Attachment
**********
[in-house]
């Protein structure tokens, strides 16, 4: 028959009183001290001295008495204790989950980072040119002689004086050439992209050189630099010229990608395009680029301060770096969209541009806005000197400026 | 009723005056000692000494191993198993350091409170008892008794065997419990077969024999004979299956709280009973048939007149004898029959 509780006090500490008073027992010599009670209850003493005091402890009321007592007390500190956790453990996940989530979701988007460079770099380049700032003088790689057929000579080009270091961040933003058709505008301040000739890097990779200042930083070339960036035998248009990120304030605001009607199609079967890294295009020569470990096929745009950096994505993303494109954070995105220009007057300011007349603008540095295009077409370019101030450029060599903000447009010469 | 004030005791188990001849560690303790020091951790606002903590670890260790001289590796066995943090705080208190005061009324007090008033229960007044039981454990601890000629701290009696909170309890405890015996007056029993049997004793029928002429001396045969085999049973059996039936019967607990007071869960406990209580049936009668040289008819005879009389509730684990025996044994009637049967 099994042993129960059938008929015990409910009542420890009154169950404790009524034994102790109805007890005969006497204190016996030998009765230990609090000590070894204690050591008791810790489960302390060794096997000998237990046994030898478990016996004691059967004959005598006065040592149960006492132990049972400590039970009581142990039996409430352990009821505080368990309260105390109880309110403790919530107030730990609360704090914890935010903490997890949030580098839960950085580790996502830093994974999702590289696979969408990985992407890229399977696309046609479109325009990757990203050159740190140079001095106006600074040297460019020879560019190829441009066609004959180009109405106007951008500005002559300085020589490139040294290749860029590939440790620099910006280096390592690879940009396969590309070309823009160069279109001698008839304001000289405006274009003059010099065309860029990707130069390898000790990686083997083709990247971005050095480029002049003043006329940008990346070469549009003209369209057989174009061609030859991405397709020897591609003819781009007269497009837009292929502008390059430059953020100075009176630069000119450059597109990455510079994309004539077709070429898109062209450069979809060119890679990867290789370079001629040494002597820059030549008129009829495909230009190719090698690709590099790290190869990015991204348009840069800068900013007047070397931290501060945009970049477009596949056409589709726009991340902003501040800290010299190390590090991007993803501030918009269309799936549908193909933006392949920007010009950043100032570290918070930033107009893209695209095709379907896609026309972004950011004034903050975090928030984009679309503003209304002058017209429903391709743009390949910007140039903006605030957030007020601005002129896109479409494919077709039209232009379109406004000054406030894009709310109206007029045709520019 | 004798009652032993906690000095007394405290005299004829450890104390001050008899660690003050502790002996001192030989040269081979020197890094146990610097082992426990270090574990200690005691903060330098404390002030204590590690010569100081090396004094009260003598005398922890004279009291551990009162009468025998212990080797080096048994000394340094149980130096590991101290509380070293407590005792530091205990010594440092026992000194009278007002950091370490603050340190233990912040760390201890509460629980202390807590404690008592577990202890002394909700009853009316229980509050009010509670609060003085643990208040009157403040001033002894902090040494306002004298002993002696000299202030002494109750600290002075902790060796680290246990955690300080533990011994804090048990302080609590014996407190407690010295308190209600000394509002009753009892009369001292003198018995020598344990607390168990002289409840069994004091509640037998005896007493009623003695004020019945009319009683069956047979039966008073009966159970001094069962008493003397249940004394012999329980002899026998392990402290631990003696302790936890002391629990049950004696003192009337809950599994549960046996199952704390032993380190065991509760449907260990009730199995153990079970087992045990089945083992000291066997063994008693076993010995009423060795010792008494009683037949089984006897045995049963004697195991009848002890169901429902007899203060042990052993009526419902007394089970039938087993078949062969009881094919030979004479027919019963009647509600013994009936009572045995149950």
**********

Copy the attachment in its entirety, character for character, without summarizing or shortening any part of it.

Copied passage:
[in-house]
């Protein structure tokens, strides 16, 4: 028959009183001290001295008495204790989950980072040119002689004086050439992209050189630099010229990608395009680029301060770096969209541009806005000197400026 | 009723005056000692000494191993198993350091409170008892008794065997419990077969024999004979299956709280009973048939007149004898029959 509780006090500490008073027992010599009670209850003493005091402890009321007592007390500190956790453990996940989530979701988007460079770099380049700032003088790689057929000579080009270091961040933003058709505008301040000739890097990779200042930083070339960036035998248009990120304030605001009607199609079967890294295009020569470990096929745009950096994505993303494109954070995105220009007057300011007349603008540095295009077409370019101030450029060599903000447009010469 | 004030005791188990001849560690303790020091951790606002903590670890260790001289590796066995943090705080208190005061009324007090008033229960007044039981454990601890000629701290009696909170309890405890015996007056029993049997004793029928002429001396045969085999049973059996039936019967607990007071869960406990209580049936009668040289008819005879009389509730684990025996044994009637049967 099994042993129960059938008929015990409910009542420890009154169950404790009524034994102790109805007890005969006497204190016996030998009765230990609090000590070894204690050591008791810790489960302390060794096997000998237990046994030898478990016996004691059967004959005598006065040592149960006492132990049972400590039970009581142990039996409430352990009821505080368990309260105390109880309110403790919530107030730990609360704090914890935010903490997890949030580098839960950085580790996502830093994974999702590289696979969408990985992407890229399977696309046609479109325009990757990203050159740190140079001095106006600074040297460019020879560019190829441009066609004959180009109405106007951008500005002559300085020589490139040294290749860029590939440790620099910006280096390592690879940009396969590309070309823009160069279109001698008839304001000289405006274009003059010099065309860029990707130069390898000790990686083997083709990247971005050095480029002049003043006329940008990346070469549009003209369209057989174009061609030859991405397709020897591609003819781009007269497009837009292929502008390059430059953020100075009176630069000119450059597109990455510079994309004539077709070429898109062209450069979809060119890679990867290789370079001629040494002597820059030549008129009829495909230009190719090698690709590099790290190869990015991204348009840069800068900013007047070397931290501060945009970049477009596949056409589709726009991340902003501040800290010299190390590090991007993803501030918009269309799936549908193909933006392949920007010009950043100032570290918070930033107009893209695209095709379907896609026309972004950011004034903050975090928030984009679309503003209304002058017209429903391709743009390949910007140039903006605030957030007020601005002129896109479409494919077709039209232009379109406004000054406030894009709310109206007029045709520019 | 004798009652032993906690000095007394405290005299004829450890104390001050008899660690003050502790002996001192030989040269081979020197890094146990610097082992426990270090574990200690005691903060330098404390002030204590590690010569100081090396004094009260003598005398922890004279009291551990009162009468025998212990080797080096048994000394340094149980130096590991101290509380070293407590005792530091205990010594440092026992000194009278007002950091370490603050340190233990912040760390201890509460629980202390807590404690008592577990202890002394909700009853009316229980509050009010509670609060003085643990208040009157403040001033002894902090040494306002004298002993002696000299202030002494109750600290002075902790060796680290246990955690300080533990011994804090048990302080609590014996407190407690010295308190209600000394509002009753009892009369001292003198018995020598344990607390168990002289409840069994004091509640037998005896007493009623003695004020019945009319009683069956047979039966008073009966159970001094069962008493003397249940004394012999329980002899026998392990402290631990003696302790936890002391629990049950004696003192009337809950599994549960046996199952704390032993380190065991509760449907260990009730199995153990079970087992045990089945083992000291066997063994008693076993010995009423060795010792008494009683037949089984006897045995049963004697195991009848002890169901429902007899203060042990052993009526419902007394089970039938087993078949062969009881094919030979004479027919019963009647509600013994009936009572045995149950």